Waldron & Schneider

Unified Tax Credit – What is the Unified Tax Credit and Why You Should Care

Each individual has the right to gift a certain amount of assets during their life or at death to other parties without having to pay gift or estate taxes. This “credit” afforded under federal law is known as the “unified tax credit,” “estate tax exclusion” or “lifetime gift.” The number changes every year depending on a change in the law and/or adjustment for inflation. The Tax Cuts and Jobs Act increased the lifetime gift and estate tax exclusion from 5 million to 10 million dollars or equivalent asset value. In 2020 after adjustment for inflation, it was raised to 11.58 million for individuals and 23.16 million for a married couple.

In addition to the unified tax credit, individuals can give up to $15,000 a year to a recipient or recipients ($15,000 per gift to as many recipients regardless of how many people you gift) and not have to pay a gift tax. If you give more than $15,000 in cash or equivalent valued assets in a year to any one recipient, you should file a gift tax return. Any amount gifted over the $15,000 per year exclusion reduces the individuals unified tax credit. The person making the gift is responsible for paying the gift taxes. For example, if you gift more than the $15,000 to an individual, even a family member, you will be responsible for paying the “gift tax” on any amounts over the $15,000 exclusion. To avoid this tax, you need to report the excess amount on an IRS Form 709.

Please note that the 11.58 million dollar exception is temporary and only lasts through 2025. If, and that is a big if, the law is not changed to reduce the current unified tax credit, it is scheduled to revert back to the 5.49 million exemption (adjusted for inflation) January 1, 2026. Consequently, what action, if any, should you take before the law is changed to reduce the tax credit before the end of 2025?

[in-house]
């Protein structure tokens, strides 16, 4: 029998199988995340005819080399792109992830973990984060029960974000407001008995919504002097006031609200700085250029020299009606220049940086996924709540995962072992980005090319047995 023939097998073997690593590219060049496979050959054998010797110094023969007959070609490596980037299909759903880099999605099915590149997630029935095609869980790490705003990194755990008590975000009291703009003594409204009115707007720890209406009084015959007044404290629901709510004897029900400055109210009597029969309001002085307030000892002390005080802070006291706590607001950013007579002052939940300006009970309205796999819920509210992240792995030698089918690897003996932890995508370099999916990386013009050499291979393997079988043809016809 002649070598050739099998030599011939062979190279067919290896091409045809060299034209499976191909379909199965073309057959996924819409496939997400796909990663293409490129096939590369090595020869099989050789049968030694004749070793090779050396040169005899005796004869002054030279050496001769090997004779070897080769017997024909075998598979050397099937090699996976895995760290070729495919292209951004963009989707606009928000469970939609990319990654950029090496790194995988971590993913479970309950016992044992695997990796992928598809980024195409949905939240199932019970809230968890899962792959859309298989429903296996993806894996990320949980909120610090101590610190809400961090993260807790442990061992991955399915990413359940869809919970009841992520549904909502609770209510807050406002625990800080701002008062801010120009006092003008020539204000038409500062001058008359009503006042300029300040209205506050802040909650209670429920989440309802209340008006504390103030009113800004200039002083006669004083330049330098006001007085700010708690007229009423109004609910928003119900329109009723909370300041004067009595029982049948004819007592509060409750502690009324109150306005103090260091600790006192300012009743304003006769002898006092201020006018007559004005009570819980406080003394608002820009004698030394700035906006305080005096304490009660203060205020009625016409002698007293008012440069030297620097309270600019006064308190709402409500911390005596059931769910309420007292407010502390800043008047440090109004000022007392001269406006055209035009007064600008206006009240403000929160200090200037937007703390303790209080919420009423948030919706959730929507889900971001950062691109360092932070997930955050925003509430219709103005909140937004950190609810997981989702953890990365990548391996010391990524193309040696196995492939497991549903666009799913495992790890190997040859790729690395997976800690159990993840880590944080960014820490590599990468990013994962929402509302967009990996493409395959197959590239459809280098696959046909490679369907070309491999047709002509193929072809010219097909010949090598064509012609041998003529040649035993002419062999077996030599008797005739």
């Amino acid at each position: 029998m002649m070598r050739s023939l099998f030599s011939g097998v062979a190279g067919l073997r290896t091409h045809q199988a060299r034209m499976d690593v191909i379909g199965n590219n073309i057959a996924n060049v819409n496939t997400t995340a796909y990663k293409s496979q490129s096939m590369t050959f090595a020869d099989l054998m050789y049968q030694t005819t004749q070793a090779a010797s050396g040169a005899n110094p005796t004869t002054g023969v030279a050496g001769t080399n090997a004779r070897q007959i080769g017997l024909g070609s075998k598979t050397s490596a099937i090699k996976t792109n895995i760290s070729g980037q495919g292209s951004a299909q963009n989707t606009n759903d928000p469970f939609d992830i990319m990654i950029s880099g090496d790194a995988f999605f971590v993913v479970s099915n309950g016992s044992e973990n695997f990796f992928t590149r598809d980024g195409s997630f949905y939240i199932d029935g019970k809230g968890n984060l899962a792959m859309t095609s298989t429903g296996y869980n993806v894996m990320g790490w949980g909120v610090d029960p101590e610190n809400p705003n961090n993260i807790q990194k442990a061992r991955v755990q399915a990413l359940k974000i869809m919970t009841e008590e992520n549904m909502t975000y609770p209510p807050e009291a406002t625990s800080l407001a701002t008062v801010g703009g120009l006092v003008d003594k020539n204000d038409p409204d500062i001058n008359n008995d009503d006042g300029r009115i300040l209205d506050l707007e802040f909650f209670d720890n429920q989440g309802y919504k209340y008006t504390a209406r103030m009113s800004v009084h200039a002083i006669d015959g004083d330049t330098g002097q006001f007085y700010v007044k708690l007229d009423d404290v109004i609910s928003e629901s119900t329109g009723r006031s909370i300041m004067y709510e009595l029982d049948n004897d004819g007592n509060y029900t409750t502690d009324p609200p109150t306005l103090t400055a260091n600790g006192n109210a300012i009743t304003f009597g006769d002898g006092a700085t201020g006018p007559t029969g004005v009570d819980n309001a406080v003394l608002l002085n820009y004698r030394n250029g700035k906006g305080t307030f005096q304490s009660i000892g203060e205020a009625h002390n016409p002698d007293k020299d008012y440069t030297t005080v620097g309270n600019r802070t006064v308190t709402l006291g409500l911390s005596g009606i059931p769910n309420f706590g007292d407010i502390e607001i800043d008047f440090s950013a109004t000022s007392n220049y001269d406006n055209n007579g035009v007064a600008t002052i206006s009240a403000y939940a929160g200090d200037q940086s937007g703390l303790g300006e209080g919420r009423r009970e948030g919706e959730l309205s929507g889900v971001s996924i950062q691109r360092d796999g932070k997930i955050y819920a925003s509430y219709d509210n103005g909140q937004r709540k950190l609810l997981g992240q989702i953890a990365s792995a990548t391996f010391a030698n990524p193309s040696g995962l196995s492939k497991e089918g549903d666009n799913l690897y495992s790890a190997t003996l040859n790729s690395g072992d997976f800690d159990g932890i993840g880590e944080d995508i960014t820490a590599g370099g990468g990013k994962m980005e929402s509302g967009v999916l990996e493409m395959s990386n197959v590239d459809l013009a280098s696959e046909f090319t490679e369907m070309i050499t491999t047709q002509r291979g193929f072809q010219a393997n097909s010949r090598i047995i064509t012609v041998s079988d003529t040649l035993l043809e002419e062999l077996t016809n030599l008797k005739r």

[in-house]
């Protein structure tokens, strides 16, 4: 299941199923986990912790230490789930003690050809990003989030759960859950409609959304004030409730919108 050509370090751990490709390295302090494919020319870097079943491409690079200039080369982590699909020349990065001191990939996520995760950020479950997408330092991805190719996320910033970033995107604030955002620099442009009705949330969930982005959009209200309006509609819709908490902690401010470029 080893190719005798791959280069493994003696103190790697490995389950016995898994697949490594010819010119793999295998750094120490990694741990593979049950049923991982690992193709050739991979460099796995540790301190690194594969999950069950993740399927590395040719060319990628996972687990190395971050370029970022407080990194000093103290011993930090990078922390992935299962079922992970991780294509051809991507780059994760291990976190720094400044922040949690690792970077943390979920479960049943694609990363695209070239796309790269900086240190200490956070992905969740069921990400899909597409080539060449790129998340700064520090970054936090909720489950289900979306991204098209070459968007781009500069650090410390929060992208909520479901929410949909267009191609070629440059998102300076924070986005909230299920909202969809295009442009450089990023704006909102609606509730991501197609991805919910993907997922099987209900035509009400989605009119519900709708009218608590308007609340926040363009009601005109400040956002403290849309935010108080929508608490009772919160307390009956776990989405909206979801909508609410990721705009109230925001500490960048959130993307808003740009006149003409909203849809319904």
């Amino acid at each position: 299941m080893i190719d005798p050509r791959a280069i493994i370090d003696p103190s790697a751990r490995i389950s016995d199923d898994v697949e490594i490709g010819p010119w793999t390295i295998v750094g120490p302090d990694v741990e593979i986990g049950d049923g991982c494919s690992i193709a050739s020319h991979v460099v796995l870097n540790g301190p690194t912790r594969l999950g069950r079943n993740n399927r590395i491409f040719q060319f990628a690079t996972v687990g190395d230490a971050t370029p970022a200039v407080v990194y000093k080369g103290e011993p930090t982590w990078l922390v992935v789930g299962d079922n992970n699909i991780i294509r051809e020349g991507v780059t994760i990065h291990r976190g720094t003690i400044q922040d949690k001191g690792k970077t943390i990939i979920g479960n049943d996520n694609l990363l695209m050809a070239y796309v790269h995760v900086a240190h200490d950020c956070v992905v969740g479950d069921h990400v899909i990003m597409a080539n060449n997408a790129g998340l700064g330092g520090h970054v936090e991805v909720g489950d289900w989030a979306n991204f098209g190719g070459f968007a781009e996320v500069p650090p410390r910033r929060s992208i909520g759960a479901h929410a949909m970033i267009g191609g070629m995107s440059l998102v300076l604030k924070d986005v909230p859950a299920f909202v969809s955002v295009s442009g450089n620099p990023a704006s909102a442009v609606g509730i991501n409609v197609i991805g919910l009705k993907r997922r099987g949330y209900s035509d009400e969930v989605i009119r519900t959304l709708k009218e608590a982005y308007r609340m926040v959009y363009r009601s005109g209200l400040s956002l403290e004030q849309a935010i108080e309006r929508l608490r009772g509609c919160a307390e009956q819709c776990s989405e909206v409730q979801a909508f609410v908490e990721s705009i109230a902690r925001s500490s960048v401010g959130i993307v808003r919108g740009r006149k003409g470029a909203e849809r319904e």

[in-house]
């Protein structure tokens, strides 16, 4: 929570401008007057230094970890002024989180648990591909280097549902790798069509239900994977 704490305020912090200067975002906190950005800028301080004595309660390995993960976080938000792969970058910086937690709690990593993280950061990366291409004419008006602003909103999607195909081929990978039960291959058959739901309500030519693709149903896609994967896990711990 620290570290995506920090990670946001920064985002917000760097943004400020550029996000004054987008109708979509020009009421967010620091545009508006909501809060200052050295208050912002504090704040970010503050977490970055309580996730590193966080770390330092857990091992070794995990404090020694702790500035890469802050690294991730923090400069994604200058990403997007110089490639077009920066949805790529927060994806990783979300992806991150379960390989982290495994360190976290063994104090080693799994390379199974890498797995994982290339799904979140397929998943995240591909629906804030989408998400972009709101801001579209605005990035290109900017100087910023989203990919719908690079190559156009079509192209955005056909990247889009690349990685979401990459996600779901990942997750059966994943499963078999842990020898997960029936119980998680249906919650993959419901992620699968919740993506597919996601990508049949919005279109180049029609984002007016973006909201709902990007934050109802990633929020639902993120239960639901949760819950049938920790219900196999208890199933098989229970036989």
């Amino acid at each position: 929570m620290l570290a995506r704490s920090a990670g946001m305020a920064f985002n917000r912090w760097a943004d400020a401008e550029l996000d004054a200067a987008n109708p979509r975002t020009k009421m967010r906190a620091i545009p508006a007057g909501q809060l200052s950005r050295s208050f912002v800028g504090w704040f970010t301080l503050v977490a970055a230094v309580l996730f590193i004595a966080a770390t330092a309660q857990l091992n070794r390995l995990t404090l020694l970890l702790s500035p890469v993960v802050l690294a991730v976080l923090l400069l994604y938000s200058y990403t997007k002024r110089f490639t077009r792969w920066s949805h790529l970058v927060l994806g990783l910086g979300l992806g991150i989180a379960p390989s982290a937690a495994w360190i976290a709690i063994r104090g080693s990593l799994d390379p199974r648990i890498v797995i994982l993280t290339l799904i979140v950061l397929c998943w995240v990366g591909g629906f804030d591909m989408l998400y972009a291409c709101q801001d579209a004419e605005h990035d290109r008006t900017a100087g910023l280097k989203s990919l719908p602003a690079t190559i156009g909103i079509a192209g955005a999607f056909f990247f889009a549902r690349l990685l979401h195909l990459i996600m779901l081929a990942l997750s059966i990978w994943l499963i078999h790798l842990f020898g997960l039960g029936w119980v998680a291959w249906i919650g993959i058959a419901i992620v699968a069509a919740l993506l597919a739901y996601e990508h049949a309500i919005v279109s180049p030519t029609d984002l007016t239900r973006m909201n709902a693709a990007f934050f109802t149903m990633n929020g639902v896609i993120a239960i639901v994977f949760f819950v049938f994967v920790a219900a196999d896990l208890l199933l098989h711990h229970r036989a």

If you are concerned that your total wealth may exceed any future unified tax credit or estate tax exception, you may want to consider strategies to take advantage of the existing 11.58 million dollar credit, such as gifting assets to loved ones outright or through a vehicle such as a trust or Family Limited Partnership. Other tools to transfer wealth and not subject the assets to a 40% estate or gift tax could be a Family Foundation, Charitable Remainder Trust, an Irrevocable Life Insurance Trust (ILIT) or even a Qualified Personal Residence Trust (QPRT).

There are a number of strategies to transfer a portion of your assets or future estate to the next generation without losing access to the assets during your lifetime. If you wish to discuss what, if any, steps you might consider to take advantage of the unified tax credit before it is reduced, please do not hesitate to contact our office.

The legal information in this blog entry is not intended to be a substitute for seeking personalized legal advice from an attorney licensed to practice in your jurisdiction. Further, nothing contained in this article is intended to create an attorney-client relationship with any reader. This article and website are made available by Waldron & Schneider for educational purposes only and to give basic information and a general understanding of the law, not to provide specific legal advice. By using this website you understand that there is no attorney client relationship between you and Waldron & Schneider. The article and website should not be used as a substitute for competent legal advice from a licensed professional attorney in your state. For more information or questions you can contact us and one of our attorneys will be in touch soon.
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    Fabulous!! Congratulations to two amazing people who serve our community well🥰

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